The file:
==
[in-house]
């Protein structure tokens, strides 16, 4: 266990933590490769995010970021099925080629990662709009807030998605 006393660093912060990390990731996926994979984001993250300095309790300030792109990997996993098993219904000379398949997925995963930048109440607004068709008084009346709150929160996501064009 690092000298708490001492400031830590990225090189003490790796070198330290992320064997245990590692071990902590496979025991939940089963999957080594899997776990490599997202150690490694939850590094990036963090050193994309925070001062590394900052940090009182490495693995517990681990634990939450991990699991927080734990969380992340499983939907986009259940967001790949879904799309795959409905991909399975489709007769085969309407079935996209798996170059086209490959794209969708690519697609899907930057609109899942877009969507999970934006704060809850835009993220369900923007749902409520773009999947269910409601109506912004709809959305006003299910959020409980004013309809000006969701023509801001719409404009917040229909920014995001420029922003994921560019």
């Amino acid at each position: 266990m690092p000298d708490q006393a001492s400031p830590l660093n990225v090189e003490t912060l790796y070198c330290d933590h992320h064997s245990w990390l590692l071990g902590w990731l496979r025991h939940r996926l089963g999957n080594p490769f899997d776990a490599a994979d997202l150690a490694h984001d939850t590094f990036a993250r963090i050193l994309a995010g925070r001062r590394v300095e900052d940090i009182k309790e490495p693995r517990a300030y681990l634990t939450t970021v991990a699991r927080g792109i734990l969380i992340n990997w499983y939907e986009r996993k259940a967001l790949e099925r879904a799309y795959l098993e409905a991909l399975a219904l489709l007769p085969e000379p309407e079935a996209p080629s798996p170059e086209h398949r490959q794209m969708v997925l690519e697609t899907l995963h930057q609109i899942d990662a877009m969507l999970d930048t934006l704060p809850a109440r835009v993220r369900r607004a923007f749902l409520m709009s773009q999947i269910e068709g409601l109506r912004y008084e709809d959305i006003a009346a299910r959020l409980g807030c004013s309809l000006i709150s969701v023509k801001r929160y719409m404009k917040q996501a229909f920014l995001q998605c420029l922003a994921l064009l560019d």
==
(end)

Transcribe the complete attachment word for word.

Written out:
[in-house]
């Protein structure tokens, strides 16, 4: 266990933590490769995010970021099925080629990662709009807030998605 006393660093912060990390990731996926994979984001993250300095309790300030792109990997996993098993219904000379398949997925995963930048109440607004068709008084009346709150929160996501064009 690092000298708490001492400031830590990225090189003490790796070198330290992320064997245990590692071990902590496979025991939940089963999957080594899997776990490599997202150690490694939850590094990036963090050193994309925070001062590394900052940090009182490495693995517990681990634990939450991990699991927080734990969380992340499983939907986009259940967001790949879904799309795959409905991909399975489709007769085969309407079935996209798996170059086209490959794209969708690519697609899907930057609109899942877009969507999970934006704060809850835009993220369900923007749902409520773009999947269910409601109506912004709809959305006003299910959020409980004013309809000006969701023509801001719409404009917040229909920014995001420029922003994921560019």
């Amino acid at each position: 266990m690092p000298d708490q006393a001492s400031p830590l660093n990225v090189e003490t912060l790796y070198c330290d933590h992320h064997s245990w990390l590692l071990g902590w990731l496979r025991h939940r996926l089963g999957n080594p490769f899997d776990a490599a994979d997202l150690a490694h984001d939850t590094f990036a993250r963090i050193l994309a995010g925070r001062r590394v300095e900052d940090i009182k309790e490495p693995r517990a300030y681990l634990t939450t970021v991990a699991r927080g792109i734990l969380i992340n990997w499983y939907e986009r996993k259940a967001l790949e099925r879904a799309y795959l098993e409905a991909l399975a219904l489709l007769p085969e000379p309407e079935a996209p080629s798996p170059e086209h398949r490959q794209m969708v997925l690519e697609t899907l995963h930057q609109i899942d990662a877009m969507l999970d930048t934006l704060p809850a109440r835009v993220r369900r607004a923007f749902l409520m709009s773009q999947i269910e068709g409601l109506r912004y008084e709809d959305i006003a009346a299910r959020l409980g807030c004013s309809l000006i709150s969701v023509k801001r929160y719409m404009k917040q996501a229909f920014l995001q998605c420029l922003a994921l064009l560019d």